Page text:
What You Won’t Hear About Special Districts in Today’s Headlines

Photo by Seif Ak | Unsplash


The term “independent special district” has been prominent in the national news this week following Florida Governor Ron DeSantis’ call to dissolve certain districts, including the Reedy Creek Improvement District that contains the self-sustaining government model for the area encompassing Walt Disney World. But there are many types of special districts providing public services to millions of Americans across the country that often go unnoticed.


The term “special districts” typically does not appear in headlines, but they are commonly referred to as such in political discourse. News agencies often misunderstand the structure of special districts in government, resulting in reports that color their existence in an unfavorable light. However, when they do make news, there is a misplaced tendency to frame them as nefariously secretive.  The truth is that independent special districts are the most local form of government that exists in the United States, and they’re everywhere – more than 30,000 special districts across the country provide essential public services in communities where other units of government opted not to provide the services or could not adequately execute the services.


Put simply, independent special districts perform specialized services in a community. They are political subdivisions of a state with autonomy to fulfill the mission established at the voters’ request in a transparent, inclusive manner. Many independent districts are created by a vote of the people in the communities they serve while some are created by a special act of a state legislature. Most special districts are comprised of a locally elected governing body overseeing public services funded by a local tax base that operates independently of other governments.  Their services vary greatly, but the most common variants include fire protection, drinking water, sanitation, parks, healthcare, mosquito abatement, airports, ports and harbors, irrigation, roads and highways, libraries, natural resource conservation, and even cemeteries.


Independent special districts should not be confused with “dependent” special districts, which are subject to the influence of another local entity, such as a city or county. The board members of a dependent district serve at the pleasure of the city council or county supervisors, and sometimes even with the city or county.


By their very nature, independent special districts provide highly specialized services that require long-term investments in technology, infrastructure, and equipment. Examples may include fire protection districts equipped with tools specific to their topography or a particular threat, or irrigation and agricultural districts created to support the needed infrastructure to produce the crops that fuel America’s food supply.


Special districts can also be formed by communities to foster economic development and growth.  There are many such districts that actively pursue the expansion of infrastructure and economic growth through business development, and the resultant utilities required to support the expansion of population that comes with such opportunity.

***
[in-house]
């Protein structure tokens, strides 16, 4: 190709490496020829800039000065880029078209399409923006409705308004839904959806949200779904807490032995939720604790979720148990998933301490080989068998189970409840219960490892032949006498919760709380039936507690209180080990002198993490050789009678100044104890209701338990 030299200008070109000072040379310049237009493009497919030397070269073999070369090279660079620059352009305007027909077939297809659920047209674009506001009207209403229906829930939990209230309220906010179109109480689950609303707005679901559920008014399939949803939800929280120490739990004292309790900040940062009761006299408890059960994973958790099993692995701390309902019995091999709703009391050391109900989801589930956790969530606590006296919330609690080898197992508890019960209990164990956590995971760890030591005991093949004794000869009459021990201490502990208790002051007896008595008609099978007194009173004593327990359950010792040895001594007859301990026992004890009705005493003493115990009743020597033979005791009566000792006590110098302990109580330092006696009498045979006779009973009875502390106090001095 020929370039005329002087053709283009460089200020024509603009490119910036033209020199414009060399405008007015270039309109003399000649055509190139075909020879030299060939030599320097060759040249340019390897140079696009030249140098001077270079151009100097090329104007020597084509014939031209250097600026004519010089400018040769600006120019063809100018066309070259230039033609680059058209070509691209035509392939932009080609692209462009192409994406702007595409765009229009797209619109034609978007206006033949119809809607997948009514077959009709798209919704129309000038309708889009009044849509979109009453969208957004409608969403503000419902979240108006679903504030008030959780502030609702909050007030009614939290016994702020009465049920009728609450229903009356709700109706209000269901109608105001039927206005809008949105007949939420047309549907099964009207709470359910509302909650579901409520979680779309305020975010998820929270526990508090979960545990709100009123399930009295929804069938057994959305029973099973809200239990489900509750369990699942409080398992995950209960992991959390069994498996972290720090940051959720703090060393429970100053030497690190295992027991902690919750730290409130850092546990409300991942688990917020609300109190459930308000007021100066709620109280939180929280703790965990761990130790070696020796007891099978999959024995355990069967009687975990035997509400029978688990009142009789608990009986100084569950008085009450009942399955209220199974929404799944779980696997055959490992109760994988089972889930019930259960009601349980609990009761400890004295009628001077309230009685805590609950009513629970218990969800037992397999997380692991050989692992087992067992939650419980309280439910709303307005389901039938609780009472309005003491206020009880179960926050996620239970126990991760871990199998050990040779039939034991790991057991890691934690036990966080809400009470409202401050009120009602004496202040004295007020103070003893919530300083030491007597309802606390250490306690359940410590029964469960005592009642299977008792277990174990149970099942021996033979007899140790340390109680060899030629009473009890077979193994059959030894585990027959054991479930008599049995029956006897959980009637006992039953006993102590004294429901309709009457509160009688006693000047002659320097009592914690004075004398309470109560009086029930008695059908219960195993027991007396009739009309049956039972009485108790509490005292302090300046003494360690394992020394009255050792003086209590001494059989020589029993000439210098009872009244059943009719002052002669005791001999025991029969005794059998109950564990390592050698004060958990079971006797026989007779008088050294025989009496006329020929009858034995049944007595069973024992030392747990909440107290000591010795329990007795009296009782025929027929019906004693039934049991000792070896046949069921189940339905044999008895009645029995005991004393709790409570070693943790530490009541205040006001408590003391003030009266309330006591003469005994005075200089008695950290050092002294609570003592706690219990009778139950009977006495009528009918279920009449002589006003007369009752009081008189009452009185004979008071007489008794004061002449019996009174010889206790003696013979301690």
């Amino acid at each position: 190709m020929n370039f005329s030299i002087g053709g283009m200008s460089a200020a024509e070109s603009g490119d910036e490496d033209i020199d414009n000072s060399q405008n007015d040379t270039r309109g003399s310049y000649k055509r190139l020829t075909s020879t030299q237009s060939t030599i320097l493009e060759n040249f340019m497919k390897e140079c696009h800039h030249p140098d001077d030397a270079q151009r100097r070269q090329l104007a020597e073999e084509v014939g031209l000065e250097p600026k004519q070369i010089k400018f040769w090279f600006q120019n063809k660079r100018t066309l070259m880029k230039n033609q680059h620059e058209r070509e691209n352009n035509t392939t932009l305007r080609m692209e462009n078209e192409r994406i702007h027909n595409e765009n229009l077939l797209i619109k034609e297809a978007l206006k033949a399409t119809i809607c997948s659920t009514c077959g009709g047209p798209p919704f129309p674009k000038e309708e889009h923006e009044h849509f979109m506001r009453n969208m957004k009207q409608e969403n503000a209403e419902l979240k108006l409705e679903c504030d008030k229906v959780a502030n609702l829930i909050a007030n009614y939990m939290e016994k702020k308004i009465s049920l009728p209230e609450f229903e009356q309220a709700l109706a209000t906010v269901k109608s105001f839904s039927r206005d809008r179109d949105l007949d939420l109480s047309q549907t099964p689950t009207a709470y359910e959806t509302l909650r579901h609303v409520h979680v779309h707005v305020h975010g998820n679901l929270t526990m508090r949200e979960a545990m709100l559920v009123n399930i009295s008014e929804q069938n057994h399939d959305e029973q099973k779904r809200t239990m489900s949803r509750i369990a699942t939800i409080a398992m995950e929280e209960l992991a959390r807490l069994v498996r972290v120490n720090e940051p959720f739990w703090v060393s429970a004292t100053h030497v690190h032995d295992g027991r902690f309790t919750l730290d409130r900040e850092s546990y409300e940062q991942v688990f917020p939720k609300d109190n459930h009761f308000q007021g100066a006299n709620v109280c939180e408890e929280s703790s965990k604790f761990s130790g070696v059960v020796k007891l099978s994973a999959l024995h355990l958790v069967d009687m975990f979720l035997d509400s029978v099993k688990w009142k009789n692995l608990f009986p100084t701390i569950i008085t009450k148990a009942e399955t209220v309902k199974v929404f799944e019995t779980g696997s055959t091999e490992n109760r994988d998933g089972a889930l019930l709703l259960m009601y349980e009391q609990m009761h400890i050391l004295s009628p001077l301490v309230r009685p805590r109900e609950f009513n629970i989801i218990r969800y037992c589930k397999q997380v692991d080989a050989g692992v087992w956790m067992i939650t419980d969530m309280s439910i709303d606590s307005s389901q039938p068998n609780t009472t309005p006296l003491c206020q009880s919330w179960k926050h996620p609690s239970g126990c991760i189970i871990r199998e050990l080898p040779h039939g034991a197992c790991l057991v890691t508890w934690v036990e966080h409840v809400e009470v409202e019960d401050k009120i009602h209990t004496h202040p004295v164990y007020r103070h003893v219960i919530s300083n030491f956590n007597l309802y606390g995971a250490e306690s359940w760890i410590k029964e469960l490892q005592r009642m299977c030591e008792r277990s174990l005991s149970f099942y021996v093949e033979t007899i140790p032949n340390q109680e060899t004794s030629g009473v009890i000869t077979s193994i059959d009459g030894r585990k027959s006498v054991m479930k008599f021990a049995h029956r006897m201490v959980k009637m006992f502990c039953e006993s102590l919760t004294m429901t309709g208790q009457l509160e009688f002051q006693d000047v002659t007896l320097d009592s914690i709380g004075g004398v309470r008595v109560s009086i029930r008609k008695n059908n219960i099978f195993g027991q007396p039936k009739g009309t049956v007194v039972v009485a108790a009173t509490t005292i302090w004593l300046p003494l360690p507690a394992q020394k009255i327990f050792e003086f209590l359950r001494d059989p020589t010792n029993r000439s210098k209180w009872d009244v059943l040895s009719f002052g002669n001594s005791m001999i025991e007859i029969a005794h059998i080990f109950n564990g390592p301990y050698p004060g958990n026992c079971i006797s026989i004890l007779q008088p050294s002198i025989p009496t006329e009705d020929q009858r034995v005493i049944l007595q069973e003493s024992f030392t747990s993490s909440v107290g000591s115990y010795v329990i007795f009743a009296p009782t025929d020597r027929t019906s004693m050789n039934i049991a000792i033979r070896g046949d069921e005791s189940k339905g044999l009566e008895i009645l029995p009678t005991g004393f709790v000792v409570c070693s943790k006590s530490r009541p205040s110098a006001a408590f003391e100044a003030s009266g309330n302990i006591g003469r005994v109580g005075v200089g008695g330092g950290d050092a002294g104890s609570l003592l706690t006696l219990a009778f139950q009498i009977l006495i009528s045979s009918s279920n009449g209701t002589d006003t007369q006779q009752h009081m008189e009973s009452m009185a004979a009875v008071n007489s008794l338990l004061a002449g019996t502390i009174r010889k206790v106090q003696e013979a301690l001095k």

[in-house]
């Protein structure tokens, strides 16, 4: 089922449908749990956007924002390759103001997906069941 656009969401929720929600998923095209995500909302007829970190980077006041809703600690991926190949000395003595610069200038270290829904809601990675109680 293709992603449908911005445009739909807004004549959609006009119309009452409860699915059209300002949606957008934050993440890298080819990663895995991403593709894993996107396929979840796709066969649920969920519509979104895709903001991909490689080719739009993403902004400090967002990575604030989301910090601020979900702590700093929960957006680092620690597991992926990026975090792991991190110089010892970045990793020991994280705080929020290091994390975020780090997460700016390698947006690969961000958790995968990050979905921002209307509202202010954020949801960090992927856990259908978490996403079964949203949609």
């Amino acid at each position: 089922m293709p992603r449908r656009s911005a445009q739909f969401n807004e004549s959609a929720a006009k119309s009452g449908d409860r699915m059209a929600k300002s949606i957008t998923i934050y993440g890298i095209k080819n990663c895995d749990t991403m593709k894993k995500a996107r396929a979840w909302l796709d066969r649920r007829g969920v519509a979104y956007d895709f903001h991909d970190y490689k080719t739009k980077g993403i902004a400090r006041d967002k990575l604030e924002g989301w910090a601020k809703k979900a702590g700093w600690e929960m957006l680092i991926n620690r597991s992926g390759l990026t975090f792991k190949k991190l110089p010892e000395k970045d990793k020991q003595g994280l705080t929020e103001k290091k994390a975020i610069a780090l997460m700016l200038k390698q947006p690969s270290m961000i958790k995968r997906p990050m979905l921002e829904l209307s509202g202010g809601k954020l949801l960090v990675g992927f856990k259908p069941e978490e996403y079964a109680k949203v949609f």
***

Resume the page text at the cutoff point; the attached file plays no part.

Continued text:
Contrary to attempts to portray special districts in a negative light, special districts across the nation operate with integrity and transparency in their communities.  They are accountable to the community and governed by boards of directors who are subject to ethics laws, financial standards, reporting processes, and bylaws. To ensure these special districts have the tools they need for good governance, several states have special district-specific associations that provide certificates for documented professional standards, as well as training and education for special district staff and board members.


Just as there is a process to form a special district that is approved by the constituents of the community, the people who depend on local services should have the final say when it comes to the formation, dissolution, or consolidation of special districts.  Special districts’ status must be protected from political whims or trending headlines.


In many ways, special districts are the aspirational model of government. They are local, for the people, and by the people.


There are resources available for the public to gain better understanding of special districts:


The public awareness campaign ‘Districts Make The Difference’ can be followed @localdistricts on Facebook and Twitter and background information about special districts is available on their website at www.districtsmakethedifference.org


There is a ‘National Special Districts Coalition’ that strives to share resources, best practices and openly network to identify solutions to common problems for special districts. It is comprised of associations, organizations, and businesses each representing and supporting special districts across the country.  They can be found at www.nationalspecialdistricts.org or on Twitter @nsdcdistricts.


Kristin Withrow

Kristin Withrow is the Communications Specialist for the Districts Make The Difference public awareness campaign where she focuses on educating the public about the critical local services provided by special districts across the nation. The campaign also promotes an annual national video contest to encourage high school students to learn about special districts for the chance to win a scholarship.


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